Critical thinking is a buzzword that is often used by educators. So what exactly is it and how can we teach it to our children? Simply put, critical thinking is often described as open-ended, complex thinking. It allows for children to have different interpretations and perspectives on a topic, issue, or problem. This is an extremely important skill for children to have in the 21st century, as we will be preparing them for jobs that may not exist today.
Educators often use Bloom’s Cognitive Taxonomy to engage children in critical thinking activities. The lower-level thinking activities often have to do with recalling facts or retelling stories (e.g., knowledge, comprehension). This leads children to believe that there is only one right answer to a problem. The higher-level thinking activities are more open-ended and may explore a character’s motivation in the story. The teacher may choose to compare and contrast two different versions of a story (e.g., analysis, synthesis).
Parents can also do this at home. For example, most children have heard the classic story of the three little pigs. However, have all children heard the wolf’s side of the story? The wolf’s perspective of this story can be found in The True Story of the Three Little Pigs. Another example would be the classic tale of Cinderella. Children can also gain exposure to the Chinese Cinderella, Egyptian Cinderella, Indian Cinderella, French Cinderella, Indonesian Cinderella, Mexican Cinderella, or Middle Eastern Cinderella. By reading a diverse set of Cinderella stories, parents can promote higher-level thinking skills for children by analyzing the similarities and differences in the stories. Children can identify how elements of the story can be different (e.g., each country’s unique culture) but how the plot is still able to achieve the same purpose.
Parents should also ask questions that promote critical thinking at home. Rather than asking your child for the right answer, ask more open-ended questions. Teaching children about diverse cultures is one way parents can make sure children are learning how to think critically about diverse issues, topics, and perspectives. When children begin to understand that their point of view is not the only point of view—-they begin to realize that there are multiple ways to see the world. From this vantage point, children will learn to search for multiple ways to engage in complex problems that they may encounter in life.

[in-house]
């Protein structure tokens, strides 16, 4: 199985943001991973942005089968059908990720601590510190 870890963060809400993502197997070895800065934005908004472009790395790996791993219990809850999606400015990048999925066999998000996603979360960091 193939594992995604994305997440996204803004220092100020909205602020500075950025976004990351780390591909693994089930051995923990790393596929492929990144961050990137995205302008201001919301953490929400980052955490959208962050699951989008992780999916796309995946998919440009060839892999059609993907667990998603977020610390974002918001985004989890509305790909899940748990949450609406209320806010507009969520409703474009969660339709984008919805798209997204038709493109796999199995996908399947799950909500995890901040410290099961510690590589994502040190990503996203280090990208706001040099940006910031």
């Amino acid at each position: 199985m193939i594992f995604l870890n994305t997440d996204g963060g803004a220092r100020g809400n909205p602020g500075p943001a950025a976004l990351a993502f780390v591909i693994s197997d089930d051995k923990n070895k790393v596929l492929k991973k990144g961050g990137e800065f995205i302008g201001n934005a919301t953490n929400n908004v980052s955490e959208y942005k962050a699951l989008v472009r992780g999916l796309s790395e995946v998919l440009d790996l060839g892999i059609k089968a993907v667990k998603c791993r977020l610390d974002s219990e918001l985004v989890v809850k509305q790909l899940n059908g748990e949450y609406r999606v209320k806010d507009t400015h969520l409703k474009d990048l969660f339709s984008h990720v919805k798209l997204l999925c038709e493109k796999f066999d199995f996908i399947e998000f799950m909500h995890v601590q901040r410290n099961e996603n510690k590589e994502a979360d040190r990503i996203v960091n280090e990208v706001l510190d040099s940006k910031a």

For example, take the issues of when culture intersects with gender. In the United States, children are taught about gender-equality and how women and men should be treated equally. Women should not be oppressed or exploited. However, what happens when a culture dictates that women and men have different roles in society? What happens when their culture states that women and men should be treated differently? In some cultures (e.g., South Asian American), women can bring honor or shame to their family based on what they do in society. Thus, in these cultures there are more limits placed on women. Furthermore, in the United States which is a individualistic culture, children are taught that they should make decisions on their own interests, needs, or desires. However, in collectivistic cultures (e.g., Asian, Hispanic, Native-American) children are taught to think about how their decisions will influence family member. They are also taught to make decisions by respecting the wishes of their family members.
Through these types of questions, children learn to critically think through topics, issues, and perspectives. Diversity is complex and children will learn how to reason through these issues by looking at both worldviews: They will learn how the skill of reasoning can be applied from their point of view and from another person’s point of view. They will learn how to understand another person’s viewpoint, even if it is not their own. According to Bloom’s Cognitive Taxonomy, this is the highest level of critical thinking, evaluation—when a child can form an opinion and make judgments about the various ideas, interpretations, and perspectives that exist in society.
By Amita Roy Shah, Ed.D.